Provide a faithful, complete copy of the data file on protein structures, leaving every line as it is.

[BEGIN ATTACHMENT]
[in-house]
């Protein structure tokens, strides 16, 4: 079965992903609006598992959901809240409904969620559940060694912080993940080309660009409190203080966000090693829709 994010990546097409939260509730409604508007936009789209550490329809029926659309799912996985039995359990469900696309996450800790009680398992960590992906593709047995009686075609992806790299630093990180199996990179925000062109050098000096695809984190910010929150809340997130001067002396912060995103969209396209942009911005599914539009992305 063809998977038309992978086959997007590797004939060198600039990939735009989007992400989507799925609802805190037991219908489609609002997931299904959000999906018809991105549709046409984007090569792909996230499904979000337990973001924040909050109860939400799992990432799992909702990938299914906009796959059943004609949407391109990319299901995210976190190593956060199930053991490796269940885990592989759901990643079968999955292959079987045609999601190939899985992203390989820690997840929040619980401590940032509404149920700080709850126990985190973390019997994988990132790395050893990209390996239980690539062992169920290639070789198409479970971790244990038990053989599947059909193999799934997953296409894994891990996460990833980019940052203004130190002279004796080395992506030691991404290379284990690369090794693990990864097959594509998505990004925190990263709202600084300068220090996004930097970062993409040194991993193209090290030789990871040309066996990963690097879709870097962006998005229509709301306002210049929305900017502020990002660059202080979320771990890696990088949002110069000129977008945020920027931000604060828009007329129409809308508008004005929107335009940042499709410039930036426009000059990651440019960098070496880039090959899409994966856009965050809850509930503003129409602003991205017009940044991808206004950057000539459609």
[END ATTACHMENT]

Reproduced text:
[in-house]
């Protein structure tokens, strides 16, 4: 079965992903609006598992959901809240409904969620559940060694912080993940080309660009409190203080966000090693829709 994010990546097409939260509730409604508007936009789209550490329809029926659309799912996985039995359990469900696309996450800790009680398992960590992906593709047995009686075609992806790299630093990180199996990179925000062109050098000096695809984190910010929150809340997130001067002396912060995103969209396209942009911005599914539009992305 063809998977038309992978086959997007590797004939060198600039990939735009989007992400989507799925609802805190037991219908489609609002997931299904959000999906018809991105549709046409984007090569792909996230499904979000337990973001924040909050109860939400799992990432799992909702990938299914906009796959059943004609949407391109990319299901995210976190190593956060199930053991490796269940885990592989759901990643079968999955292959079987045609999601190939899985992203390989820690997840929040619980401590940032509404149920700080709850126990985190973390019997994988990132790395050893990209390996239980690539062992169920290639070789198409479970971790244990038990053989599947059909193999799934997953296409894994891990996460990833980019940052203004130190002279004796080395992506030691991404290379284990690369090794693990990864097959594509998505990004925190990263709202600084300068220090996004930097970062993409040194991993193209090290030789990871040309066996990963690097879709870097962006998005229509709301306002210049929305900017502020990002660059202080979320771990890696990088949002110069000129977008945020920027931000604060828009007329129409809308508008004005929107335009940042499709410039930036426009000059990651440019960098070496880039090959899409994966856009965050809850509930503003129409602003991205017009940044991808206004950057000539459609």